Of course it’s nice to share things like this so that others can take advantage after I’m gone, and it might be even better if the process can be added as a build step so that it’s caught the moment the problem surfaces rather than later in response to a more obscure issue. Now things begin to get tricky and we start to see diminishing returns.

First, the Gnu on Windows (GoW) toolset I used isn’t standard on Windows so now I need to make the one-liner portable or make everyone else match my tooling choice [3]. I also need to fix the hard coded paths and start adding a bit of error handling. I also need to find a way to remove the noise caused by the one “awkward” project.

None of this is onerous, but this all takes time and whilst I’m doing it I’m not doing something (probably) more valuable. The majority of the value was in being able to scale out this safety check, there is (probably) far less value in making it portable and making it run reliably as part of an automated build. This is because essentially it only needs to be run whenever the project dependencies change and that was incredibly rare once the initial split was done. Additionally the risk of not finding an impedance mismatch was small and should be caught by other automated aspects of the development process, i.e. the deployment and test suite.

Knowing When to Automate More

This scenario of cobbling something together and then finding you need to do it more often is the bread and butter of build & deployment pipelines. You often start out with a bunch of hacked together scripts which do just enough to allow the team to bootstrap itself in to an initial fluid state of delivery. This is commonly referred to as a walking skeleton because it forms the basis for the entire development process.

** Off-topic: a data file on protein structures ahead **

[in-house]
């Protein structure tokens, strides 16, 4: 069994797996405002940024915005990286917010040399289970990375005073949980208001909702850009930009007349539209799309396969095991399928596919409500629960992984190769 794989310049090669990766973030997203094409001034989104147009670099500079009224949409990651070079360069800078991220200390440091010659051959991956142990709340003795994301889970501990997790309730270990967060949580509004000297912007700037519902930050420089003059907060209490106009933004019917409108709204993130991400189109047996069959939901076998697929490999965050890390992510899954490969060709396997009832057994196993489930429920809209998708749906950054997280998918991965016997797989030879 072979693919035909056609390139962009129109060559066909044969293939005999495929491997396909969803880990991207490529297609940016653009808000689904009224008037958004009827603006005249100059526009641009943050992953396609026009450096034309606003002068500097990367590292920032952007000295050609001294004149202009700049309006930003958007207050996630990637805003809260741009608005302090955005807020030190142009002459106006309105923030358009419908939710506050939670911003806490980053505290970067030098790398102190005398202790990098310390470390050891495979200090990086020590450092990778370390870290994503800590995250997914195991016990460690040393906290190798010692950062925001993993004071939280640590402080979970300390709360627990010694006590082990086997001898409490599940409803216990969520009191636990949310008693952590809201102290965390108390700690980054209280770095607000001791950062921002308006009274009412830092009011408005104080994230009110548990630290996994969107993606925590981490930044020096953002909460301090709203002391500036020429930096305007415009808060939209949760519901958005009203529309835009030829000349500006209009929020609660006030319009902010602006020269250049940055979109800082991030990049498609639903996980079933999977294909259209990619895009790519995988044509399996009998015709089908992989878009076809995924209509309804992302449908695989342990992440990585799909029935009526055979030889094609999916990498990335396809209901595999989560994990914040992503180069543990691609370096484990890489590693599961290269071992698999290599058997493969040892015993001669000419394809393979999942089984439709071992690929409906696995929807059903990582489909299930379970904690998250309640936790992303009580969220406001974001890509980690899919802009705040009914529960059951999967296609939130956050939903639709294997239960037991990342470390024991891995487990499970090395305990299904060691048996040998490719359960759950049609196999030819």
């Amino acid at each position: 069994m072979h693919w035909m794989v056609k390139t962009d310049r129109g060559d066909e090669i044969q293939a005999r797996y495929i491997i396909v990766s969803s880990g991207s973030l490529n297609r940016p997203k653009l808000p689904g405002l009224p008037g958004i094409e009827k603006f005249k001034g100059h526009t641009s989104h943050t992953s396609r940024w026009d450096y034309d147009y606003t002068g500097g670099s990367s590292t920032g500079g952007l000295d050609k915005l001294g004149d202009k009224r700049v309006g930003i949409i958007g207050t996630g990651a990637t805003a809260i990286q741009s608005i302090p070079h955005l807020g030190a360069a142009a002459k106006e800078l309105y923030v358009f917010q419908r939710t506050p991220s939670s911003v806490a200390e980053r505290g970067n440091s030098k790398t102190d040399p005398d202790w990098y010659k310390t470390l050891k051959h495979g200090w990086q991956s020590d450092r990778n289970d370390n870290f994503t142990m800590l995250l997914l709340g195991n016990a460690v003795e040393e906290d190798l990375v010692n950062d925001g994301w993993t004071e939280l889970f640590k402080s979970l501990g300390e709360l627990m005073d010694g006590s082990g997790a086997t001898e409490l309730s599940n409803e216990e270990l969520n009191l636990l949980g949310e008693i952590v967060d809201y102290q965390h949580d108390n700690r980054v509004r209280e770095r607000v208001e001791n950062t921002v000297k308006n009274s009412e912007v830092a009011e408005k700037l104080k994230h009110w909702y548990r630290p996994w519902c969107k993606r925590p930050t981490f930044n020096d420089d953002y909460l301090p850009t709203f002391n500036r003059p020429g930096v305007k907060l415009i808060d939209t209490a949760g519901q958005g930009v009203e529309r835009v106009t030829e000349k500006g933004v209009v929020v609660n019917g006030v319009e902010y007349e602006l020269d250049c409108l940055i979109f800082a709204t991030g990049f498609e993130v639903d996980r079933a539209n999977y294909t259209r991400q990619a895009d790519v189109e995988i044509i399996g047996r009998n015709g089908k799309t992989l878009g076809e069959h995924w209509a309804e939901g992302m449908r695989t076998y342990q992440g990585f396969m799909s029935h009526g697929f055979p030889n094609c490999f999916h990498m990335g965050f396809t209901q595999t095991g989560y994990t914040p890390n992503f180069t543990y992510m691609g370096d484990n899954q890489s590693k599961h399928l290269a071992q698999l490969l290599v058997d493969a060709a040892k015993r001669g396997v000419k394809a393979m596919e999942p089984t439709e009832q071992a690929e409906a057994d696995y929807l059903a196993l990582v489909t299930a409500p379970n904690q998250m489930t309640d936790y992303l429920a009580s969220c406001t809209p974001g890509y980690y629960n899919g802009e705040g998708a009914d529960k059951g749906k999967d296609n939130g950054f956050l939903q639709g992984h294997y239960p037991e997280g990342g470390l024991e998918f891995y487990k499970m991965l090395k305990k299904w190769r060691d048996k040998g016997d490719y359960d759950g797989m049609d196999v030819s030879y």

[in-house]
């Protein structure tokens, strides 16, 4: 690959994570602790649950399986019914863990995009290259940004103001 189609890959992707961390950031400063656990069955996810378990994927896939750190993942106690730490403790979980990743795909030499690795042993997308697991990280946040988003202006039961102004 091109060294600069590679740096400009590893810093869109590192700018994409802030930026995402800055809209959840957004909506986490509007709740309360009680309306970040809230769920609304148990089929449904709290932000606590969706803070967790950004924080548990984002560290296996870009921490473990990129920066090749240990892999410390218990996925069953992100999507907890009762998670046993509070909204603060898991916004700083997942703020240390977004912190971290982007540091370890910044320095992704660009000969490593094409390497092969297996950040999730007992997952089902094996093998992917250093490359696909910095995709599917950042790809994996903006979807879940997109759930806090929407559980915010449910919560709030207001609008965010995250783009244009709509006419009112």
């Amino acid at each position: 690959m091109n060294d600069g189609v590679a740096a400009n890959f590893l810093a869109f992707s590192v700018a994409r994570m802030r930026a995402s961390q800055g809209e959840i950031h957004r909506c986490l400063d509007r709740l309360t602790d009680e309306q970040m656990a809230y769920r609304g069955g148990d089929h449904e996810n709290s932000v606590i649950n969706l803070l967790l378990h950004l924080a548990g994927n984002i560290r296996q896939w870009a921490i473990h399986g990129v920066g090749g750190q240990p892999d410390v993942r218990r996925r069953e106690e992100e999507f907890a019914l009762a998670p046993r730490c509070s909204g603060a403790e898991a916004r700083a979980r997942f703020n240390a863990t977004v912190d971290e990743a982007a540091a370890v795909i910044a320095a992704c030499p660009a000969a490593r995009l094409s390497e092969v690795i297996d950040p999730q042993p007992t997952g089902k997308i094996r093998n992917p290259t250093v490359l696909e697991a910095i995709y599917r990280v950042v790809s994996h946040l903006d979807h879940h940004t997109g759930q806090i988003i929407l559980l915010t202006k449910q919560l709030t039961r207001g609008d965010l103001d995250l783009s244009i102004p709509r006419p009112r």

The point of starting with the walking skeleton rather than just diving headlong into features is to try and tackle some of the problems that historically got left until it was too late, such as packaging and deployment. In the modern era of continuous delivery we look to deliver a thin slice of functionality quickly and then build upon it piecemeal.

However it’s all too easy to get bogged down early on in a project and spend lots of time just getting the build pipeline up and running and have nothing functional to show for it. This has always made me feel a little uncomfortable as it feels as though we should be able to get away with far less than perhaps we think we need to.

In “Building the Pipeline - Process Led or Automation Led” and my even earlier post “Layered Builds” I’ve tried to promote a more organic approach that focuses on what I think really matters most which is a consistent and extensible approach. In essence we focus first on producing a simple, repeatable process that can be used locally to enable the application skeleton to safely evolve and then balance the need for automating this further along with the other features. If quality or speed of delivery drops and more automation looks to be the answer then it can be added with the knowledge that it’s being done for deliberate reasons, rather than because we’ve got carried away gold plating the build system based on what other people think it should do (i.e. a cargo cult mentality).

Technical Risk

The one caveat to being leaner about your automation is that you may (accidentally) put off addressing one or more technical risks because you don’t perceive them as risks. This leads us back to why the meme exists in the first place – failing to address certain aspects of software delivery until it’s too late. If there is a technical concern, address it, but only to the extent that the risk is understood, you may not need to do anything about it now.

With a team of juniors there is likely to be far more unknowns [4] than with a team of experienced programmers, therefore the set of perceived risks will be higher. Whilst you might not know the most elegant approach to solving a problem, knowing an approach already reduces the risk because you know that you can trade technical debt in the short term for something else more valuable if necessary.